What is sexuality?
Sexuality is a collective that includes your:
- Gender identity: your personal concept of your gender, whether or not it corresponds to your sex at birth
- Gender role: stereotypes about how you should act based on the outward expression of your gender identity
- Sexual orientation: your patterns of attraction to others, specifically to whom you are attracted (males, females, both, neither, etc.)
- Body image: your mental representation of your own body; body image can be positive or negative
- Previous sexual and intimate experiences: these shape your sexuality by helping you determine what you want and don’t want in a partner, relationship, or experience
Sexuality is not the same for any two people because it depends on so many different factors. Partially, sexuality is determined by your DNA, but it is also influenced by the media, your personal history, your parents, your schooling, your religion, and your future goals. It is the sum of many parts and the way that different people express their sexuality is rarely the same. It’s important to note that sexuality is not the same thing as a sexual act. The physical aspect of sex affects one’s sexuality, but more accurately, sexuality is how people express themselves as sexual beings (what they wear, who they love, who they date, how they talk, what they want).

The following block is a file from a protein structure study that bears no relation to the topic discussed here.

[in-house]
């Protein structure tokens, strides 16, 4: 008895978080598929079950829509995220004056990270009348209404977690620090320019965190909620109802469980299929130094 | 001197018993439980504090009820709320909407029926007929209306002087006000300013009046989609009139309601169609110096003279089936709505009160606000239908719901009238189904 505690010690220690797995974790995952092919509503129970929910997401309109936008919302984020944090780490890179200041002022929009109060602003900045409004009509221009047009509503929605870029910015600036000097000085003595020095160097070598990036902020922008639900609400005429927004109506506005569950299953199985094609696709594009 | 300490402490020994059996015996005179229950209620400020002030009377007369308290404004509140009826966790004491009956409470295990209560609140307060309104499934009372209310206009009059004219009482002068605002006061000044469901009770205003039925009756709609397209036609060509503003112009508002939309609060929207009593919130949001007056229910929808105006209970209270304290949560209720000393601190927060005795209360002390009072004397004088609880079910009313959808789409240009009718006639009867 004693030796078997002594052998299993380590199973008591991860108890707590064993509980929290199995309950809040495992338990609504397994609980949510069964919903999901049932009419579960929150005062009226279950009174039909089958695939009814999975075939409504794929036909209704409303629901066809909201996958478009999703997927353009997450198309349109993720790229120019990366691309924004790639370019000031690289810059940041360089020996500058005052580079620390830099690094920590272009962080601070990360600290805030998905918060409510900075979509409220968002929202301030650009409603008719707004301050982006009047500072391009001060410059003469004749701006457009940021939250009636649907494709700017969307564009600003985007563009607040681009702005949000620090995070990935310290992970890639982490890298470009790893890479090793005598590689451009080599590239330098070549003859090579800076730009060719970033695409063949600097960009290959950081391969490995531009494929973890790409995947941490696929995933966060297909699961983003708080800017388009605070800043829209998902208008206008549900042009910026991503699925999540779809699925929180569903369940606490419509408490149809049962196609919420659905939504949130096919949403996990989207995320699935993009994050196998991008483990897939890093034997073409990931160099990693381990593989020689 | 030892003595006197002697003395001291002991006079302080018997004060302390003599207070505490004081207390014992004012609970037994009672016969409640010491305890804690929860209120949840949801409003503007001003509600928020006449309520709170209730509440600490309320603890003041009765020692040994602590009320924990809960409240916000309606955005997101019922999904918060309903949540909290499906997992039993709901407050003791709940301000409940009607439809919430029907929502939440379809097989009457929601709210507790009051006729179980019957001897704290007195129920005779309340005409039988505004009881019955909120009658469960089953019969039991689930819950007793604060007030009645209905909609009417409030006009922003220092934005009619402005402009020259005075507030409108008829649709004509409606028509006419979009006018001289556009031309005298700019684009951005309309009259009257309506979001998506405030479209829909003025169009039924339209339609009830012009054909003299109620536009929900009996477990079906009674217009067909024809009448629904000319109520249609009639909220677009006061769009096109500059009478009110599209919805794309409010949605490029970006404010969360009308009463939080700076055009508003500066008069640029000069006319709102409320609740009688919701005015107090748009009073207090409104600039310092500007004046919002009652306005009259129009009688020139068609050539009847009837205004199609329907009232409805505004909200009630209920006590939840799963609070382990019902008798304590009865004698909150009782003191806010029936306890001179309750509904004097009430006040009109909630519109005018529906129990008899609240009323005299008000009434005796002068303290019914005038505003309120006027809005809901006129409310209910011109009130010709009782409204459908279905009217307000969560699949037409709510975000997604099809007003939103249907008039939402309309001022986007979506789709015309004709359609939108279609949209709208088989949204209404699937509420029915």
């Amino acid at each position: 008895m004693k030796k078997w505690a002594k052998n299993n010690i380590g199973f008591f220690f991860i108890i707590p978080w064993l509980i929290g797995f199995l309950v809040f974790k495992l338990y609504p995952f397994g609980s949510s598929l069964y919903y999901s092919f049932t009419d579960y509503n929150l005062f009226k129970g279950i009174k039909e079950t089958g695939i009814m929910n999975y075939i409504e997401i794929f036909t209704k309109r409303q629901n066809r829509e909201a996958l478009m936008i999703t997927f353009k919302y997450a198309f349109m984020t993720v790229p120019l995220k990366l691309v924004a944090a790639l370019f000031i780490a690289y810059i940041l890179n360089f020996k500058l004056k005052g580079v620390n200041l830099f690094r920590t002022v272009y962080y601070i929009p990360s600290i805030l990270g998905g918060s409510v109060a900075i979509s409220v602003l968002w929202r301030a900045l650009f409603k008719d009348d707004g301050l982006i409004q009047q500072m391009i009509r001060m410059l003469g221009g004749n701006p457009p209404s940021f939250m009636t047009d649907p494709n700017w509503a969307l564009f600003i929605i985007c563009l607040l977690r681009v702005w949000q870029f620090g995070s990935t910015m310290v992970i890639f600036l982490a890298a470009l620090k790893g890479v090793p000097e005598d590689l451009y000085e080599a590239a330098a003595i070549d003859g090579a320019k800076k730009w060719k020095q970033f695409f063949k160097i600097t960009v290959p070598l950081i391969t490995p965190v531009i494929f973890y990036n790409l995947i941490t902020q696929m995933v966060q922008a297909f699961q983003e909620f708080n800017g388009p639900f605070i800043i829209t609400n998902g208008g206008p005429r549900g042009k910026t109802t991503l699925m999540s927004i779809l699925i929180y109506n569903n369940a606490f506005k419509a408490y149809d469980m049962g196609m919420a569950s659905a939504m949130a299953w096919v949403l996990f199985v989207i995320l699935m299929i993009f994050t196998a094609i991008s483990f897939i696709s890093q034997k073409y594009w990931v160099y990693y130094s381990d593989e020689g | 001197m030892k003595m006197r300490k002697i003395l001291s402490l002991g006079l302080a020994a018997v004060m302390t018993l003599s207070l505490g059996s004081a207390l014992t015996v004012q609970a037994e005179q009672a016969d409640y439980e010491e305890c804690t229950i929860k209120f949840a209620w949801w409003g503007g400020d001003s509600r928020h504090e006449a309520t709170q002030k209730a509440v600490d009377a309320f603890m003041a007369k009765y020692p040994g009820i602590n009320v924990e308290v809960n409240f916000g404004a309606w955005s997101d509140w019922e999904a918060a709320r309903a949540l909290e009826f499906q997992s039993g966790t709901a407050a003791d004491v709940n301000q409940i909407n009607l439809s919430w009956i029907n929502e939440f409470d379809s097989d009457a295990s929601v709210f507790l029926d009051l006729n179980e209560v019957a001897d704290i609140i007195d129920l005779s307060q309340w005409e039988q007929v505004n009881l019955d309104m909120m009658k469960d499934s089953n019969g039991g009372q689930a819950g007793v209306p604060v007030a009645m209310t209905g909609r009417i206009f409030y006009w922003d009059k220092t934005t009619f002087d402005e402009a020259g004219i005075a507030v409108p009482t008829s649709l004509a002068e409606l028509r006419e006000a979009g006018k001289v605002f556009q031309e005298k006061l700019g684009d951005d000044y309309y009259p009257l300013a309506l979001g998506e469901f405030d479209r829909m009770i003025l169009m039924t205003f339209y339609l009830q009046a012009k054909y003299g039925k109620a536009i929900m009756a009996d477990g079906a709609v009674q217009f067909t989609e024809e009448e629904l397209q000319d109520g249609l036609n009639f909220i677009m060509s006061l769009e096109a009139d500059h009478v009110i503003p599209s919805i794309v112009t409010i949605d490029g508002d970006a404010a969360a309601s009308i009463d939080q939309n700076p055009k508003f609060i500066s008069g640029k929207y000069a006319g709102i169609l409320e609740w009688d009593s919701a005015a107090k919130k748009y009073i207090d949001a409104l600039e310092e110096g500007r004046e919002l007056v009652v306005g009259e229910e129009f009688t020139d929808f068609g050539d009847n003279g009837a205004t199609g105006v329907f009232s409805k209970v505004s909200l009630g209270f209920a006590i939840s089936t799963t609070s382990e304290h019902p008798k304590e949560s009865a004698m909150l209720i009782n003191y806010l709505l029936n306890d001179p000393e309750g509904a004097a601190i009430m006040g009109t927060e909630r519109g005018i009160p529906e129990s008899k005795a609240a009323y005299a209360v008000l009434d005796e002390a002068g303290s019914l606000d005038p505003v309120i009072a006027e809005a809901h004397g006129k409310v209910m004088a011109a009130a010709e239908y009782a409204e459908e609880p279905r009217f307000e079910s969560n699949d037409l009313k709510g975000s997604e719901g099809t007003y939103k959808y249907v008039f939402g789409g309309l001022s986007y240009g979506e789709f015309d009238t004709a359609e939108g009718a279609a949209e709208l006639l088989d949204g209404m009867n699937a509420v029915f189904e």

Why is sexual health important for college students?
Sexual health is important for college students in three ways.
First, for a student to be sexually healthy, they must feel free to express their sexuality on campus. College brings students of all gender identities and sexual orientations together. To foster a healthy environment, students need to be open toward and nonjudgmental about their peers, regardless of their internal beliefs about sexuality.
Second, students must respect one another. Sexual assault statistics paint a horrifying picture in which one in five women and one in 16 men will be raped during their four years on campus. By fostering a healthy sexual environment free of bullying and assault and full of consent, students are automatically setting themselves up for positive and healthy sexual interactions.
Third, students need to learn how to maintain their physical health and how to have healthy sexual interactions with others. According to the Spring 2015 National College Health Assessment survey, over 67% of college students reported having ever had vaginal intercourse, 70% reported having ever had oral intercourse, and nearly 25% reported having ever had anal intercourse. Over half of these students reported that they did not use a barrier method of contraception during the encounters. As condoms are the only contraception that can prevent the transfer of sexually transmitted infections, these statistics are concerning. Nearly half of the sexually transmitted infections diagnosed every year are diagnosed in 15–24 year olds. Maintaining physical sexual health is of utmost importance for continued well-being, so learning how to care for your body, protect against pregnancy, and protect against STIs is particularly relevant to college students.
Do I have to date in college?